Flooding in Benin stokes fear of cholera deaths

 

BENIN IS at risk of a major cholera outbreak, an international aid agency warned yesterday, as the West African nation reeled from its worst flooding since 1963.

Fifty-five thousand homes have been destroyed or damaged, and 250,000 people left homeless by the flooding, leaving many susceptible to the water borne disease, said Care International.

“The latrines are flooded, so people are bathing, cooking and drinking with water that has human waste in it,” Helen Hawkins, a water and sanitation specialist with Care in Benin told The Irish Times.

“Some people have obviously stayed in their homes to protect their belongings but that means they are living in flooded homes surrounded by water. So there is quite a risk of a possible outbreak.” So far, 846 cases of cholera and seven deaths from the disease have been recorded.

Several months of heavy rain has engulfed two-thirds of the country, with 55 of Benin’s 77 municipalities affected by the flooding, said the United Nations. So far 56 people have been killed and 680,000 affected, as the UN began an emergency airlift of 3,500 tents and started distributing hygiene kits and mosquito nets to those worst hit.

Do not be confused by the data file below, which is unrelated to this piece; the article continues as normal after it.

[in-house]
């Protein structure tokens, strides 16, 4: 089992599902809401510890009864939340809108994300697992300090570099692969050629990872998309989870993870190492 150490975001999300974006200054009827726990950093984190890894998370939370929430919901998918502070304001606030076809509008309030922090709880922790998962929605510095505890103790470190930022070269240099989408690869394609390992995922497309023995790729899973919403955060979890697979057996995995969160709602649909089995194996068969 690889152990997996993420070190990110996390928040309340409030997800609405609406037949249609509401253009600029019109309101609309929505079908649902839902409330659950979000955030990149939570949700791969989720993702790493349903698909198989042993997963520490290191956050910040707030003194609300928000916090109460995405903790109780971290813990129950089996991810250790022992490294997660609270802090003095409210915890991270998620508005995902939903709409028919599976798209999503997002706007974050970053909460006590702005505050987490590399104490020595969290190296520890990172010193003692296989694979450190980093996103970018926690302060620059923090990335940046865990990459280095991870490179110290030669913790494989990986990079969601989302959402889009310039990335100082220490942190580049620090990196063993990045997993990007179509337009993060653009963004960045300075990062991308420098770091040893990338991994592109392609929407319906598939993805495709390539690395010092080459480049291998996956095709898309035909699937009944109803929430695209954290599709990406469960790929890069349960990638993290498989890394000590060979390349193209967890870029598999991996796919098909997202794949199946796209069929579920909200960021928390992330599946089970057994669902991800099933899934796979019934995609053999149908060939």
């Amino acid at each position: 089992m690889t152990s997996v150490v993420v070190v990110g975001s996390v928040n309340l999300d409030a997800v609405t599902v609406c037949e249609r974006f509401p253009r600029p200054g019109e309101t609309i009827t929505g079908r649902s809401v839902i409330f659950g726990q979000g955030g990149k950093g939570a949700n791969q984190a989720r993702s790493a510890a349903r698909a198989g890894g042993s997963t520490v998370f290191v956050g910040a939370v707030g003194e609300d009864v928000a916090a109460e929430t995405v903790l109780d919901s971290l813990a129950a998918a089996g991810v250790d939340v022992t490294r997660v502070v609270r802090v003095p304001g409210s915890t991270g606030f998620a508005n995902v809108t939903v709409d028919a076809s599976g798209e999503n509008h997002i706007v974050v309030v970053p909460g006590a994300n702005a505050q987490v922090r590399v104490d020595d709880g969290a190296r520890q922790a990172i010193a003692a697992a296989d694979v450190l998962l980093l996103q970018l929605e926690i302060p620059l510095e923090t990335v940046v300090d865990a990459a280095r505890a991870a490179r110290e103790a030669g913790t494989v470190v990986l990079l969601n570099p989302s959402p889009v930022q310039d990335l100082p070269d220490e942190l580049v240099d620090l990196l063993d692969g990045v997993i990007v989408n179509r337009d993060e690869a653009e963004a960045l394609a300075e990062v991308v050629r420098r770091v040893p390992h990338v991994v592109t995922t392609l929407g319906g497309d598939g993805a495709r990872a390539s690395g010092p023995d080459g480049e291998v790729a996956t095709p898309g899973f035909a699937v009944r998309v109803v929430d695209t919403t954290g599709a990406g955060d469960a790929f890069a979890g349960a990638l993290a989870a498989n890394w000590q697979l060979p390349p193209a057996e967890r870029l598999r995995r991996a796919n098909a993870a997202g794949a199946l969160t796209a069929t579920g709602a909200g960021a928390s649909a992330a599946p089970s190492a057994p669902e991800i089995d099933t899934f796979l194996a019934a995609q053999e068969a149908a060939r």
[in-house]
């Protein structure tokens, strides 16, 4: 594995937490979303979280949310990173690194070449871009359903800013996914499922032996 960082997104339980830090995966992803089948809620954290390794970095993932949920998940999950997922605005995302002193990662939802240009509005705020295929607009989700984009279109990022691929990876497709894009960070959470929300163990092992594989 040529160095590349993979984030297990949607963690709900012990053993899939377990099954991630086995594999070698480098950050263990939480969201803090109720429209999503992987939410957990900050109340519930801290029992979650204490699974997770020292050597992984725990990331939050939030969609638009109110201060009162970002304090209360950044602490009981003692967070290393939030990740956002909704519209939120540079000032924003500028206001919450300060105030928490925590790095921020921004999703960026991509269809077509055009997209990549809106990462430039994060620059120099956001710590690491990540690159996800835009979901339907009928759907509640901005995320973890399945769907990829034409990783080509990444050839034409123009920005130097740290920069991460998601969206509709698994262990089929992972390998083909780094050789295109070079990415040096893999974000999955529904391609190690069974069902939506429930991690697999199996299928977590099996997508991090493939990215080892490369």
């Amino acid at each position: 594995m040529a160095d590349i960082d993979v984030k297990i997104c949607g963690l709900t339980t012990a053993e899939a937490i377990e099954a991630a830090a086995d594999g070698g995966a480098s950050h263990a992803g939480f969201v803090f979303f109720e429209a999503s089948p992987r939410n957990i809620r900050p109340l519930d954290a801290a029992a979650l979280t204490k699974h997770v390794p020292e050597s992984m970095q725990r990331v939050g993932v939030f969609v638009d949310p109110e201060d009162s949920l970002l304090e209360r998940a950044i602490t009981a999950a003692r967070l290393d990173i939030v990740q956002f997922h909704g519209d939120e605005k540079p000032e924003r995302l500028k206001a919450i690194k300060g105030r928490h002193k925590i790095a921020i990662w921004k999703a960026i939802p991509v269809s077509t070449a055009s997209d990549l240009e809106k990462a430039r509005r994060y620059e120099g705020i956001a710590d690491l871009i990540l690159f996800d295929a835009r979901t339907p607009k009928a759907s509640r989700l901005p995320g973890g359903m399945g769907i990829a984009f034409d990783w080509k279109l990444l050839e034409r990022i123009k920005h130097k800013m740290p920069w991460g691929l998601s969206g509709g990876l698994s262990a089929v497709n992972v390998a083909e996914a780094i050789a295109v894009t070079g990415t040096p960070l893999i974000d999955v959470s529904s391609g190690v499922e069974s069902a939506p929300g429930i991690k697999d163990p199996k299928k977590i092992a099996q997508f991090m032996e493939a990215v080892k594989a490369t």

In the past week, 360,000 litres of clean water have been issued to 20,000 people by UNICEF, which said that it has 2.7 million aquatab water purification tablets, enough to last the next month. It also had 89,000 bars of soap but said that 170,000 were needed.

Aid agencies said getting clean drinking water to people was essential, as once cholera got into the community it spread quickly. The government has allocated 450 million CFA (€7 million) to the municipalities and distributed bedding materials to areas affected.

Benin is one of the poorest countries in the world, dropping from 153rd to 161st place in the UN’s human development index between 2001 and 2009.